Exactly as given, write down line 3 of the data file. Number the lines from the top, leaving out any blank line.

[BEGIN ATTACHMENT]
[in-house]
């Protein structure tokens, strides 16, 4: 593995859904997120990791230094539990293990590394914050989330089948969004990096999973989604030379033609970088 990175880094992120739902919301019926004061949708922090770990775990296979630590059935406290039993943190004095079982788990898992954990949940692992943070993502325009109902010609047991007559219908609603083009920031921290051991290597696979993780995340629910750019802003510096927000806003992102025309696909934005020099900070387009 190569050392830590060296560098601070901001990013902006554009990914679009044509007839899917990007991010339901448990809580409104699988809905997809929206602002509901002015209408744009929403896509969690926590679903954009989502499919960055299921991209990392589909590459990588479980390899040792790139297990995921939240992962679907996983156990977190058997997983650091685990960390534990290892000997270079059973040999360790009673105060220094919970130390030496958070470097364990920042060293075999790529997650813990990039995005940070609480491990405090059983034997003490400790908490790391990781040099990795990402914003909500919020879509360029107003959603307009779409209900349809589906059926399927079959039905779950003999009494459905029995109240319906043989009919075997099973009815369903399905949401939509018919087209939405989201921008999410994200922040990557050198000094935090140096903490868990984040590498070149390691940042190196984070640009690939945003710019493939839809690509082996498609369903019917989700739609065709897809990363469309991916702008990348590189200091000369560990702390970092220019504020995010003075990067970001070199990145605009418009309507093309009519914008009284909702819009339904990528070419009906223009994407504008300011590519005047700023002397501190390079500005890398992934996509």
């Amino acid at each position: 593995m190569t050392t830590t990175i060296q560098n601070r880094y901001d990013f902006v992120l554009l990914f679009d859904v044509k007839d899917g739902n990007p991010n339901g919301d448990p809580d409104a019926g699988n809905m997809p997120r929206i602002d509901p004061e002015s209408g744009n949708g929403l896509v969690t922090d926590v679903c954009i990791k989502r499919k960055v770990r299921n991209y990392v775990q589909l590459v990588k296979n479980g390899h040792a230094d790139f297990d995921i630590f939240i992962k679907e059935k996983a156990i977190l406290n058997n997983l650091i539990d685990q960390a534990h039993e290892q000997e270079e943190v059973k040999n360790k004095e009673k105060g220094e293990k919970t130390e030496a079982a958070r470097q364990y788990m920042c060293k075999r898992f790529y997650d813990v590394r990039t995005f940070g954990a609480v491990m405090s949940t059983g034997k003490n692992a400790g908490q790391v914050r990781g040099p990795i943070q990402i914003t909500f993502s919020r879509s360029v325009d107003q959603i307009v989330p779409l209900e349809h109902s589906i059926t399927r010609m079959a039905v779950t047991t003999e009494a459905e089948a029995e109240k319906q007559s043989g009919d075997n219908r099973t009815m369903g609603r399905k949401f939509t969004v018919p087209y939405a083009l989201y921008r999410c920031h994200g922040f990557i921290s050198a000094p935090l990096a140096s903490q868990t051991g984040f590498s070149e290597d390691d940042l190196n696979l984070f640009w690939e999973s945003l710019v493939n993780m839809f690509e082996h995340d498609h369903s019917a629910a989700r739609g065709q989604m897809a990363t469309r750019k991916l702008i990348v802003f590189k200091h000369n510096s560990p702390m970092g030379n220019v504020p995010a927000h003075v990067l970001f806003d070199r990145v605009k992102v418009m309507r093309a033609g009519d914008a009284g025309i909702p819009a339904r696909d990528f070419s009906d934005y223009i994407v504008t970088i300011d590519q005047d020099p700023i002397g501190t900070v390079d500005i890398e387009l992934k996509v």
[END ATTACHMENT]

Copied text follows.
């Amino acid at each position: 593995m190569t050392t830590t990175i060296q560098n601070r880094y901001d990013f902006v992120l554009l990914f679009d859904v044509k007839d899917g739902n990007p991010n339901g919301d448990p809580d409104a019926g699988n809905m997809p997120r929206i602002d509901p004061e002015s209408g744009n949708g929403l896509v969690t922090d926590v679903c954009i990791k989502r499919k960055v770990r299921n991209y990392v775990q589909l590459v990588k296979n479980g390899h040792a230094d790139f297990d995921i630590f939240i992962k679907e059935k996983a156990i977190l406290n058997n997983l650091i539990d685990q960390a534990h039993e290892q000997e270079e943190v059973k040999n360790k004095e009673k105060g220094e293990k919970t130390e030496a079982a958070r470097q364990y788990m920042c060293k075999r898992f790529y997650d813990v590394r990039t995005f940070g954990a609480v491990m405090s949940t059983g034997k003490n692992a400790g908490q790391v914050r990781g040099p990795i943070q990402i914003t909500f993502s919020r879509s360029v325009d107003q959603i307009v989330p779409l209900e349809h109902s589906i059926t399927r010609m079959a039905v779950t047991t003999e009494a459905e089948a029995e109240k319906q007559s043989g009919d075997n219908r099973t009815m369903g609603r399905k949401f939509t969004v018919p087209y939405a083009l989201y921008r999410c920031h994200g922040f990557i921290s050198a000094p935090l990096a140096s903490q868990t051991g984040f590498s070149e290597d390691d940042l190196n696979l984070f640009w690939e999973s945003l710019v493939n993780m839809f690509e082996h995340d498609h369903s019917a629910a989700r739609g065709q989604m897809a990363t469309r750019k991916l702008i990348v802003f590189k200091h000369n510096s560990p702390m970092g030379n220019v504020p995010a927000h003075v990067l970001f806003d070199r990145v605009k992102v418009m309507r093309a033609g009519d914008a009284g025309i909702p819009a339904r696909d990528f070419s009906d934005y223009i994407v504008t970088i300011d590519q005047d020099p700023i002397g501190t900070v390079d500005i890398e387009l992934k996509v």